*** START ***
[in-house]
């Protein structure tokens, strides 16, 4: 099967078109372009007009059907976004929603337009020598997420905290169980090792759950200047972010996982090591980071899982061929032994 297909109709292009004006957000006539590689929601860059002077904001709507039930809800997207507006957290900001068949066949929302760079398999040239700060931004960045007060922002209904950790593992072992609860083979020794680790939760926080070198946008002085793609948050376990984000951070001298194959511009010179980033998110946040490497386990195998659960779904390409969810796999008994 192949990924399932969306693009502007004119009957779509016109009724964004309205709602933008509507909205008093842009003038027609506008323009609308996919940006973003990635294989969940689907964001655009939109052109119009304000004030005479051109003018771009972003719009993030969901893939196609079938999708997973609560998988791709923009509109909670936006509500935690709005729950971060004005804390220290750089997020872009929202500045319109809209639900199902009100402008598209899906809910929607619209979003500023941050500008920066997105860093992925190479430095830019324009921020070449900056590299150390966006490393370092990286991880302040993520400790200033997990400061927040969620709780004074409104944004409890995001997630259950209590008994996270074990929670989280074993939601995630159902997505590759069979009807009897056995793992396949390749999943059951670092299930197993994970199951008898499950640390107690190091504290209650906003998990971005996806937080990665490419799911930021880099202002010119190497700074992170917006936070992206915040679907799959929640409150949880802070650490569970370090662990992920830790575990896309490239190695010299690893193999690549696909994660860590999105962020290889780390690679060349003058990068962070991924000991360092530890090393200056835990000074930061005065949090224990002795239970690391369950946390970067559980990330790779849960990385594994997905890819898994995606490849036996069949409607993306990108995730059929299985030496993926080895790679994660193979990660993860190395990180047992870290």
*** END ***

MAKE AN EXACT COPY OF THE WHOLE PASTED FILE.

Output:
[in-house]
């Protein structure tokens, strides 16, 4: 099967078109372009007009059907976004929603337009020598997420905290169980090792759950200047972010996982090591980071899982061929032994 297909109709292009004006957000006539590689929601860059002077904001709507039930809800997207507006957290900001068949066949929302760079398999040239700060931004960045007060922002209904950790593992072992609860083979020794680790939760926080070198946008002085793609948050376990984000951070001298194959511009010179980033998110946040490497386990195998659960779904390409969810796999008994 192949990924399932969306693009502007004119009957779509016109009724964004309205709602933008509507909205008093842009003038027609506008323009609308996919940006973003990635294989969940689907964001655009939109052109119009304000004030005479051109003018771009972003719009993030969901893939196609079938999708997973609560998988791709923009509109909670936006509500935690709005729950971060004005804390220290750089997020872009929202500045319109809209639900199902009100402008598209899906809910929607619209979003500023941050500008920066997105860093992925190479430095830019324009921020070449900056590299150390966006490393370092990286991880302040993520400790200033997990400061927040969620709780004074409104944004409890995001997630259950209590008994996270074990929670989280074993939601995630159902997505590759069979009807009897056995793992396949390749999943059951670092299930197993994970199951008898499950640390107690190091504290209650906003998990971005996806937080990665490419799911930021880099202002010119190497700074992170917006936070992206915040679907799959929640409150949880802070650490569970370090662990992920830790575990896309490239190695010299690893193999690549696909994660860590999105962020290889780390690679060349003058990068962070991924000991360092530890090393200056835990000074930061005065949090224990002795239970690391369950946390970067559980990330790779849960990385594994997905890819898994995606490849036996069949409607993306990108995730059929299985030496993926080895790679994660193979990660993860190395990180047992870290």